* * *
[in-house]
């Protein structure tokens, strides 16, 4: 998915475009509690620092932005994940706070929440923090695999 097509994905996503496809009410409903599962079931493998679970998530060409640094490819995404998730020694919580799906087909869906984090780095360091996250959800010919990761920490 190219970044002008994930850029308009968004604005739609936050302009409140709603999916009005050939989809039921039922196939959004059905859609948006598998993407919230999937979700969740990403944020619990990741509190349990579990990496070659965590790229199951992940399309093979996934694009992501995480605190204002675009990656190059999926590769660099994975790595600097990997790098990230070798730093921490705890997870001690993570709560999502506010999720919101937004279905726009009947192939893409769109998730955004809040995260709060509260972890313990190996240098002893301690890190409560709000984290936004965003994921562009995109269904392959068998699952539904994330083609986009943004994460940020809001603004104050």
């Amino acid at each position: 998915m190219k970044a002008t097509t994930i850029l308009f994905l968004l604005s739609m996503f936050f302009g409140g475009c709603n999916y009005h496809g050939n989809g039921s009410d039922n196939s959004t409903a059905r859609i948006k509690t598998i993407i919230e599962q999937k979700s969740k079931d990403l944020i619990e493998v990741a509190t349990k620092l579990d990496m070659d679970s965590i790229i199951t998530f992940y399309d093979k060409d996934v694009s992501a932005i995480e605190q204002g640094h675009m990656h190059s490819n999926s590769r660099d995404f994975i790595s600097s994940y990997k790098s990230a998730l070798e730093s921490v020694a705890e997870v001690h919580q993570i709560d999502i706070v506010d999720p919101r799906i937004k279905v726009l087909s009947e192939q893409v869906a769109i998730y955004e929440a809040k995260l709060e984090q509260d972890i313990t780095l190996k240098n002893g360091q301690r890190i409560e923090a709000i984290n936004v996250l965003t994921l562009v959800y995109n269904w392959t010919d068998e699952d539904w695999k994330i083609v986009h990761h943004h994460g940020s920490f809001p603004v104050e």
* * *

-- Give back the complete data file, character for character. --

[in-house]
């Protein structure tokens, strides 16, 4: 998915475009509690620092932005994940706070929440923090695999 097509994905996503496809009410409903599962079931493998679970998530060409640094490819995404998730020694919580799906087909869906984090780095360091996250959800010919990761920490 190219970044002008994930850029308009968004604005739609936050302009409140709603999916009005050939989809039921039922196939959004059905859609948006598998993407919230999937979700969740990403944020619990990741509190349990579990990496070659965590790229199951992940399309093979996934694009992501995480605190204002675009990656190059999926590769660099994975790595600097990997790098990230070798730093921490705890997870001690993570709560999502506010999720919101937004279905726009009947192939893409769109998730955004809040995260709060509260972890313990190996240098002893301690890190409560709000984290936004965003994921562009995109269904392959068998699952539904994330083609986009943004994460940020809001603004104050």
């Amino acid at each position: 998915m190219k970044a002008t097509t994930i850029l308009f994905l968004l604005s739609m996503f936050f302009g409140g475009c709603n999916y009005h496809g050939n989809g039921s009410d039922n196939s959004t409903a059905r859609i948006k509690t598998i993407i919230e599962q999937k979700s969740k079931d990403l944020i619990e493998v990741a509190t349990k620092l579990d990496m070659d679970s965590i790229i199951t998530f992940y399309d093979k060409d996934v694009s992501a932005i995480e605190q204002g640094h675009m990656h190059s490819n999926s590769r660099d995404f994975i790595s600097s994940y990997k790098s990230a998730l070798e730093s921490v020694a705890e997870v001690h919580q993570i709560d999502i706070v506010d999720p919101r799906i937004k279905v726009l087909s009947e192939q893409v869906a769109i998730y955004e929440a809040k995260l709060e984090q509260d972890i313990t780095l190996k240098n002893g360091q301690r890190i409560e923090a709000i984290n936004v996250l965003t994921l562009v959800y995109n269904w392959t010919d068998e699952d539904w695999k994330i083609v986009h990761h943004h994460g940020s920490f809001p603004v104050e």